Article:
Aside from my gripes with the actual historical content, there were other rushed components of the experience that made Call of Duty: Vanguard’s campaign underwhelming. Mainly, that there really isn’t any explanation as to how these masterful combatants got together. No cinematic moments or gameplay that puts these four playable puzzle pieces together; you’re just thrown into the action and given exposition that is brisk and riddled with the other issues I’ve gone over. On top of that, there are only two playable missions in which you actually play as the entire vanguard together as a cohesive unit.
All in all, Call of Duty: Vanguard’s campaignis a mosaic of unique WW2 angles that fail to go deep enough to have staying power. I truly believe the writers at Sledgehammer Games have excellent ideas when it comes to exploring this storied war, but they are, ironically, hindered by the format of a blazingly fast 7-hour story for one of the largest mainstream audiences in all of entertainment. A game based entirely around the story of Polina Petrova would have been marvellous, but I get the sense that something like that wouldn’t be feasible within the current CoD campaign format for reasons out of the developers’ control.
As for gameplay, performance and other technical qualities, there really isn’t much to say. The environments looked stunning on my Xbox Series X, and frame rates steadily coasted the entire time. The gunplay felt quite responsive, and I actually appreciated some of the slower, even clunkier reloading mechanics of certain weapons, as it always felt intentionally designed to immerse you in the WWII era.
Call of Duty: Vanguard’s multiplayer comes with mixed results
This is the bread and butter of an annual CoD release. The fast-paced, competitive playlists result in a rank progression that corresponds with cosmetics, perks, killstreaks and more. As far as online matchmaking goes, not much has changed, but it’s solid all around! Even without buying into the battle pass, I felt like I was rewarded for a solid performance, and grinding out long marathons of matches.
There was an interesting layer added to this progression via the operators. Much of them are characters who don’t actually appear in the campaign, alongside the four core characters. Each one has its own level that pairs up with various cosmetic rewards. It was never my true motivation when entering a match, but it was always a pleasant cherry on top when I finished up a play session. It also came with decent challenges to crank out which not only adds operator experience points but also lets you unlock new operators altogether.
As for core gameplay itself, it felt tight and just what I came to expect in the best way possible. The maps were real standouts to me. Various war set pieces felt organic in their construction, leading to meaningful movement and tactical approaches that weren’t always super predictable off the jump like many lane-based maps can be. Some of the more close-quarter ones suffered from this cliche a little bit, such as “Das Haus” and “Numa Numa.” Whether it was 6v6 or 16v16, I rarely left a Call of Duty: Vanguard matchmaking session unsatisfied.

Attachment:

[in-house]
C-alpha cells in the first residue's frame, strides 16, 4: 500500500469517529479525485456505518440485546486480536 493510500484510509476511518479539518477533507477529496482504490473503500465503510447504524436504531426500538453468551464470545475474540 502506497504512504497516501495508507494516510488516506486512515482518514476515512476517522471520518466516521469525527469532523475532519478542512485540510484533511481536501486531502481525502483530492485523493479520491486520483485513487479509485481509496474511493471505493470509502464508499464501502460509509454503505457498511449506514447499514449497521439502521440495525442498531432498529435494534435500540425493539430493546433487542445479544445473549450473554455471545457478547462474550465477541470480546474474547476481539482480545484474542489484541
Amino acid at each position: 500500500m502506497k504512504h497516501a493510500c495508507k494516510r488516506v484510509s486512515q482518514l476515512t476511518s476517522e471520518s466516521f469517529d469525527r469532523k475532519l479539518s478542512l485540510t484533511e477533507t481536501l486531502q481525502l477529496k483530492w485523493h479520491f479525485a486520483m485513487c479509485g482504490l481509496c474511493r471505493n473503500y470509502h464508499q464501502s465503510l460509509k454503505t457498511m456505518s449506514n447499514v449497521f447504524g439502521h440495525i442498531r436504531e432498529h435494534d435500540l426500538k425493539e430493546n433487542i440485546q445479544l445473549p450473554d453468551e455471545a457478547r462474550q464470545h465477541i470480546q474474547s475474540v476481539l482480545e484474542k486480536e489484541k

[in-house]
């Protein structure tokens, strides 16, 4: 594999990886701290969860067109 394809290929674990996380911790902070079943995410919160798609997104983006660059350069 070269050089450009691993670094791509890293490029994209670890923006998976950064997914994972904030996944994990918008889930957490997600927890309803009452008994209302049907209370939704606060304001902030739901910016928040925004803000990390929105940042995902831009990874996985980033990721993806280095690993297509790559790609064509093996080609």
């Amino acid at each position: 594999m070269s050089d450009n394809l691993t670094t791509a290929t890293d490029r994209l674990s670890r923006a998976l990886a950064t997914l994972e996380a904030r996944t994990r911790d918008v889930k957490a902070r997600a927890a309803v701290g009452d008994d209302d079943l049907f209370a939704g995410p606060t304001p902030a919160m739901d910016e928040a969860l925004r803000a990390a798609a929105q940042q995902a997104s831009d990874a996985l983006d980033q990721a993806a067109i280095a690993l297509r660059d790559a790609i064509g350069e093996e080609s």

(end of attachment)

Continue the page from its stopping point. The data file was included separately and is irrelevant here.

I alluded to multiplayer having “mixed results,” so where do the issues come from? Well, zombies are where things go downhill. Yes, it is a game mode you can play solo, but I personally consider it a multiplayer staple of CoD. When it’s in prime form, CoD zombies is one of the best cooperative game modes in the entire FPS genre. Unfortunately, it is not in top shape in Vanguard.
The beauty of zombies came from their simplicity: waves of enemies that increasingly become more and more difficult. However, Vanguard’s iteration, developed by Treyarch, seemed to just overcomplicate things. Mainly because it focuses on an objective style of gameplay that is incredibly repetitive, as opposed to its roots as an all-out firefight against the incoming horde filled with dynamic changes and easter eggs. Online matches had me cycling through the same small handful of objectives to complete with my party, with no extra bit of cinematic flair or significant enemy changeups to make trudging through worthwhile. It also felt like progress could be undone so easily in a way that made me dread playing at times. In fairness, this is the first zombie mode I’ve played in years, so that sensation could be disproportionately felt. But nevertheless, there was simply not enough content in this beloved game mode to dig into.
Treyarch has come out and said that a main, overarching questline will be coming sometime in December, along with more objectives. Additionally, many bugs were swiftly fixed in a patch shortly after release. This leads me to believe that zombies may still yet be redeemed and that the developers are listening to feedback. So if you tend to purchase CoD primarily for zombies, keep your eyes peeled in the coming month or so for any significant improvements.
My time with Call of Duty: Vanguard is one that left me so conflicted. On one hand, I don’t necessarily regret playing through the campaign, but I can’t recommend it to core fans or even newcomers for that matter. Many of the things that would have satisfied a player like me are likely narrative decisions that might not appeal to a lot of the core audience, especially when the focal point of this franchise is around competitive multiplayer. Speaking of, matchmaking is the highlight for me in this entry, but I’m not sure it’s enough to justify a full-price purchase. That point is only amplified when you consider that a pillar of CoD cooperative action, zombies, is in such a rough state in Vanguard.
[A copy of the game was provided by the publisher for review purposes.]